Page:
Censorship within the internet occurs on a country to country basis. All governments exercise various degrees of censorship. Many governments that generally protect civil liberties censor illegal activity such as child pornography and piracy. On the other end of the spectrum some governments restrict websites to limit information, knowledge, and their citizen’s ability to communicate. The OpenNet Initiative classifies countries based on their various levels of censorship. They measure censorship by determining how much filtering occurs within political, social, conflict, security, and internet tool websites, with countries like Sweden and China at opposite ends of the spectrum. Another organization, Reporters Without Borders, also have a similar system but focus more on countries that they perceive as potential active “enemies” of the internet. Countries such as Iran and Syria fall under their “enemies” category, while Australia and Russia are countries they are currently monitoring for censorship.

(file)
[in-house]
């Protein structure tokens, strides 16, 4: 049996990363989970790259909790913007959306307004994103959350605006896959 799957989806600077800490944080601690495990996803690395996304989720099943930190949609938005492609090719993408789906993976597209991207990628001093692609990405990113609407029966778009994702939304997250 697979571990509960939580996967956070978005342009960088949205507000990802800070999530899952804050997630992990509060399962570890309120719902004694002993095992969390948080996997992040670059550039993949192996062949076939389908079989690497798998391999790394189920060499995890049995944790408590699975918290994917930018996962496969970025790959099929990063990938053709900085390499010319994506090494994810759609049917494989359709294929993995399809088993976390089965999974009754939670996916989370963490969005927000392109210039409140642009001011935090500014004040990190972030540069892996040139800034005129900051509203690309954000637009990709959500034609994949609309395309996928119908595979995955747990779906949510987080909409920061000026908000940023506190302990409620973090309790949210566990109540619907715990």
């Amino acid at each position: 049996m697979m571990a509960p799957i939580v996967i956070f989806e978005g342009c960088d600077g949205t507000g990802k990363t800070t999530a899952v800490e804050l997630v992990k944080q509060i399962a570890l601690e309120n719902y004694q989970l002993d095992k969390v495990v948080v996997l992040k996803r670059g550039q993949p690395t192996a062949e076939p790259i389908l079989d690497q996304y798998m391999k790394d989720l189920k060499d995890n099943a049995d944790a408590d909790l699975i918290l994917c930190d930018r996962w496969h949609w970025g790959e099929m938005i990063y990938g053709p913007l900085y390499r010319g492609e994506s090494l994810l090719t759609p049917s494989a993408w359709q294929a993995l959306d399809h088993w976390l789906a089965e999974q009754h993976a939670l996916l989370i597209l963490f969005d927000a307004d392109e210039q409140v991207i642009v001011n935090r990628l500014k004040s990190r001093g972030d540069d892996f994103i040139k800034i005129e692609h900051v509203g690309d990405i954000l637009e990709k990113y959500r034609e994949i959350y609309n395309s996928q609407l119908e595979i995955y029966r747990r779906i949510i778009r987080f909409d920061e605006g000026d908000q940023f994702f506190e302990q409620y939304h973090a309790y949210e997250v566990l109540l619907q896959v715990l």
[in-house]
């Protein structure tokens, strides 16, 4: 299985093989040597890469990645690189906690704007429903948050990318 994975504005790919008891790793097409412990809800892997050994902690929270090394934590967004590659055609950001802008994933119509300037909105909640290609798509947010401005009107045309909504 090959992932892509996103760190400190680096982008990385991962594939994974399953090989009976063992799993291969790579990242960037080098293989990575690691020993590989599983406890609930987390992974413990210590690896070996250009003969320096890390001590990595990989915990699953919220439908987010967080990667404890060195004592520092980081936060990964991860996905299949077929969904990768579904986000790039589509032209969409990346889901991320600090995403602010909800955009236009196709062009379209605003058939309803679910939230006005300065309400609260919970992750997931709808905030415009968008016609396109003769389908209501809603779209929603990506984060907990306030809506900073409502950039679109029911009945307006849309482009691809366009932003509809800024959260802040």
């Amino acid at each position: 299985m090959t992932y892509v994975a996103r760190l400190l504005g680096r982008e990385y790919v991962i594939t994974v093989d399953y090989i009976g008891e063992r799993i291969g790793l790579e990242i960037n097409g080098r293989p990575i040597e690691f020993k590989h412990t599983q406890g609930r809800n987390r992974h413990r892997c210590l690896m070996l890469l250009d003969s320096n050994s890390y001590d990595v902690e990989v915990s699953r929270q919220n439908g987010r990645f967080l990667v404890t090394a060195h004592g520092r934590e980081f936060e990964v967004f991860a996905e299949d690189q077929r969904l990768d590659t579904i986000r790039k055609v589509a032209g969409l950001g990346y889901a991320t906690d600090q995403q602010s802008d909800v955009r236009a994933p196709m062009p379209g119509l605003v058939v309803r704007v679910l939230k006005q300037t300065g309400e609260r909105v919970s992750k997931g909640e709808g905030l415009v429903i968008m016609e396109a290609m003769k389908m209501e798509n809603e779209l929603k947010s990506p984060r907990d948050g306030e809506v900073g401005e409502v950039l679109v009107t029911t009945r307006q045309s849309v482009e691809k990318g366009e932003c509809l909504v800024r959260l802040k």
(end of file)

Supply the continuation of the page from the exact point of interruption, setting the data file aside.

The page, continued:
Governments are not the only entities attempting to censor parts of the internet. Various entertainment industries have been lobbying for legislation that appears to be an attempt at stopping some unfavorable aspect of the internet, most prominently piracy. While these bills do contain legislation that would aid in preventing piracy, the vast majority of these bills contain clauses that give the entertainment industry an immense amount of power to censor websites not related to the declared intent of the bill. These bills essentially make websites legally responsible for the content the users provide, and if a user submits copyrighted material to the site the entire site can be taken down. The problem with this is that moderation at the kind of scale these websites would have to operate on is impossible given many of them have hundreds of millions of users. For instance if one user uploads a copyrighted song owned by Sony to YouTube, Sony could have YouTube taken down without notice. The Stop Online Piracy Act (SOPA) is the most famous of these bills, but there are other similar bills that failed to pass such as the Protect IP Act (PIPA) and Cyber Intelligence Sharing and Protection Act (CISPA) in the US, Anti-Counterfeiting Trade Agreement (ACTA) in the EU, and the C-11 bill in Canada. These bills are being introduced more frequently as entertainment industries realize that their current models of monetization i.e. cable television, physical media sales, digital sales with prices similar to their physical counterparts, and the vast majority of non-subscription-based media are becoming obsolete as internet based entertainment becomes more prominent. The entertainment industry essentially wants to stall the development of less profitable, more pro-consumer services such as Netflix, Spotify, and YouTube in order to keep their current revenue streams alive as long as possible